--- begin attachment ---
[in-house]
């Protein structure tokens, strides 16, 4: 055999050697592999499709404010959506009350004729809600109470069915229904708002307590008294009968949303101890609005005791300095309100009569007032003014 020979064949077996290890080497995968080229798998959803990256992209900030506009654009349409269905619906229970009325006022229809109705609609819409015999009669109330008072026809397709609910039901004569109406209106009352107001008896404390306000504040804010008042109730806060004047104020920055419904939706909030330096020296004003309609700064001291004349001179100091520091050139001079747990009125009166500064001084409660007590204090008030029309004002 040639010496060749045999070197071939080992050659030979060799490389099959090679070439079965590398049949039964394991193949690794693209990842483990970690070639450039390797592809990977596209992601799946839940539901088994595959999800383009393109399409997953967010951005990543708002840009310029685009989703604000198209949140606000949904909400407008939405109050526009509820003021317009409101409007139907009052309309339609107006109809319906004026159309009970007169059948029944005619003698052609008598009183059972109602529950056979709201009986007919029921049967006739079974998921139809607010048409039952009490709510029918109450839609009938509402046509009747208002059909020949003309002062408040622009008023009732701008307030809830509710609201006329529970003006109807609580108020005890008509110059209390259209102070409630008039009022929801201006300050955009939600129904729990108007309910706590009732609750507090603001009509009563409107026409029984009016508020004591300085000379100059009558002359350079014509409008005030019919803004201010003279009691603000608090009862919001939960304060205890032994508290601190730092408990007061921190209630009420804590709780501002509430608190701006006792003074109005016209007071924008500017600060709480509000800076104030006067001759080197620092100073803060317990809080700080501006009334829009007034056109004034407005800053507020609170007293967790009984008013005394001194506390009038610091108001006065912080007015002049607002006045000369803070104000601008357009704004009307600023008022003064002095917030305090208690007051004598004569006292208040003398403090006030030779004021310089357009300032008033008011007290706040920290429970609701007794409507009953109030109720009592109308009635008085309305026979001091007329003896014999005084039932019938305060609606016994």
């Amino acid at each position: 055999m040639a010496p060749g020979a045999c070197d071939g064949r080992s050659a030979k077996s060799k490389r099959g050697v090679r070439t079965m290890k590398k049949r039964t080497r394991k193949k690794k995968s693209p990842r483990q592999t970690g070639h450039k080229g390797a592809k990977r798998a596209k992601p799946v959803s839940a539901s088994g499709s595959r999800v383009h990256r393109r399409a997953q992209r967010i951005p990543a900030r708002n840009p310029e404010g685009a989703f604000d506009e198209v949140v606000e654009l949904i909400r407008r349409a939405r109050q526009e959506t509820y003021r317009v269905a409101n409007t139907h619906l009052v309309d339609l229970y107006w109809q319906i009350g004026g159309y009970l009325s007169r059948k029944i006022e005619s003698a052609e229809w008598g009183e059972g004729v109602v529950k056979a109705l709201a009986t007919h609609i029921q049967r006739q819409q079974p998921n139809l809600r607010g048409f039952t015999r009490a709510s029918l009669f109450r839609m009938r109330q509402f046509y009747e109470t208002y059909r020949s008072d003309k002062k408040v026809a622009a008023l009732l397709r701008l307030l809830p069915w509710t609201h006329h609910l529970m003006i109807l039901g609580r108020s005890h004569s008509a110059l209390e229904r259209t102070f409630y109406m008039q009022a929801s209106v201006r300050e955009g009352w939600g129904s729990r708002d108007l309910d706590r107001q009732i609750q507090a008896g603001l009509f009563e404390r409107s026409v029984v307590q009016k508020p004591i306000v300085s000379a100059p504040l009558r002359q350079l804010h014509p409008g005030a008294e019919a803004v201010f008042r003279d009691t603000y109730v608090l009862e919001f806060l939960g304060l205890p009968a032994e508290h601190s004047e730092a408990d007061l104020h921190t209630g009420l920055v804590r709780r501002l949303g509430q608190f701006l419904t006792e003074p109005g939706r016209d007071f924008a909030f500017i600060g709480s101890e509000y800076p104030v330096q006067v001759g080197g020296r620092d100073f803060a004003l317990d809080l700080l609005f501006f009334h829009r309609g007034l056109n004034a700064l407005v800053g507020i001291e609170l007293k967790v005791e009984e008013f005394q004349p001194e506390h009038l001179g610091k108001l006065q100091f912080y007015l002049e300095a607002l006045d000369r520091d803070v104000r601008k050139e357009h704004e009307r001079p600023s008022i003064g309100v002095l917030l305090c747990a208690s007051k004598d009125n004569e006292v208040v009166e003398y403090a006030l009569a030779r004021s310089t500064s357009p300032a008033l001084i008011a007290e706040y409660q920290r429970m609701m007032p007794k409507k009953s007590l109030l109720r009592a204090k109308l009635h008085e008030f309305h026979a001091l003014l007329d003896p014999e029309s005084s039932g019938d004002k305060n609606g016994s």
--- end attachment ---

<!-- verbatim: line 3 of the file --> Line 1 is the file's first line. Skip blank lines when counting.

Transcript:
């Amino acid at each position: 055999m040639a010496p060749g020979a045999c070197d071939g064949r080992s050659a030979k077996s060799k490389r099959g050697v090679r070439t079965m290890k590398k049949r039964t080497r394991k193949k690794k995968s693209p990842r483990q592999t970690g070639h450039k080229g390797a592809k990977r798998a596209k992601p799946v959803s839940a539901s088994g499709s595959r999800v383009h990256r393109r399409a997953q992209r967010i951005p990543a900030r708002n840009p310029e404010g685009a989703f604000d506009e198209v949140v606000e654009l949904i909400r407008r349409a939405r109050q526009e959506t509820y003021r317009v269905a409101n409007t139907h619906l009052v309309d339609l229970y107006w109809q319906i009350g004026g159309y009970l009325s007169r059948k029944i006022e005619s003698a052609e229809w008598g009183e059972g004729v109602v529950k056979a109705l709201a009986t007919h609609i029921q049967r006739q819409q079974p998921n139809l809600r607010g048409f039952t015999r009490a709510s029918l009669f109450r839609m009938r109330q509402f046509y009747e109470t208002y059909r020949s008072d003309k002062k408040v026809a622009a008023l009732l397709r701008l307030l809830p069915w509710t609201h006329h609910l529970m003006i109807l039901g609580r108020s005890h004569s008509a110059l209390e229904r259209t102070f409630y109406m008039q009022a929801s209106v201006r300050e955009g009352w939600g129904s729990r708002d108007l309910d706590r107001q009732i609750q507090a008896g603001l009509f009563e404390r409107s026409v029984v307590q009016k508020p004591i306000v300085s000379a100059p504040l009558r002359q350079l804010h014509p409008g005030a008294e019919a803004v201010f008042r003279d009691t603000y109730v608090l009862e919001f806060l939960g304060l205890p009968a032994e508290h601190s004047e730092a408990d007061l104020h921190t209630g009420l920055v804590r709780r501002l949303g509430q608190f701006l419904t006792e003074p109005g939706r016209d007071f924008a909030f500017i600060g709480s101890e509000y800076p104030v330096q006067v001759g080197g020296r620092d100073f803060a004003l317990d809080l700080l609005f501006f009334h829009r309609g007034l056109n004034a700064l407005v800053g507020i001291e609170l007293k967790v005791e009984e008013f005394q004349p001194e506390h009038l001179g610091k108001l006065q100091f912080y007015l002049e300095a607002l006045d000369r520091d803070v104000r601008k050139e357009h704004e009307r001079p600023s008022i003064g309100v002095l917030l305090c747990a208690s007051k004598d009125n004569e006292v208040v009166e003398y403090a006030l009569a030779r004021s310089t500064s357009p300032a008033l001084i008011a007290e706040y409660q920290r429970m609701m007032p007794k409507k009953s007590l109030l109720r009592a204090k109308l009635h008085e008030f309305h026979a001091l003014l007329d003896p014999e029309s005084s039932g019938d004002k305060n609606g016994s």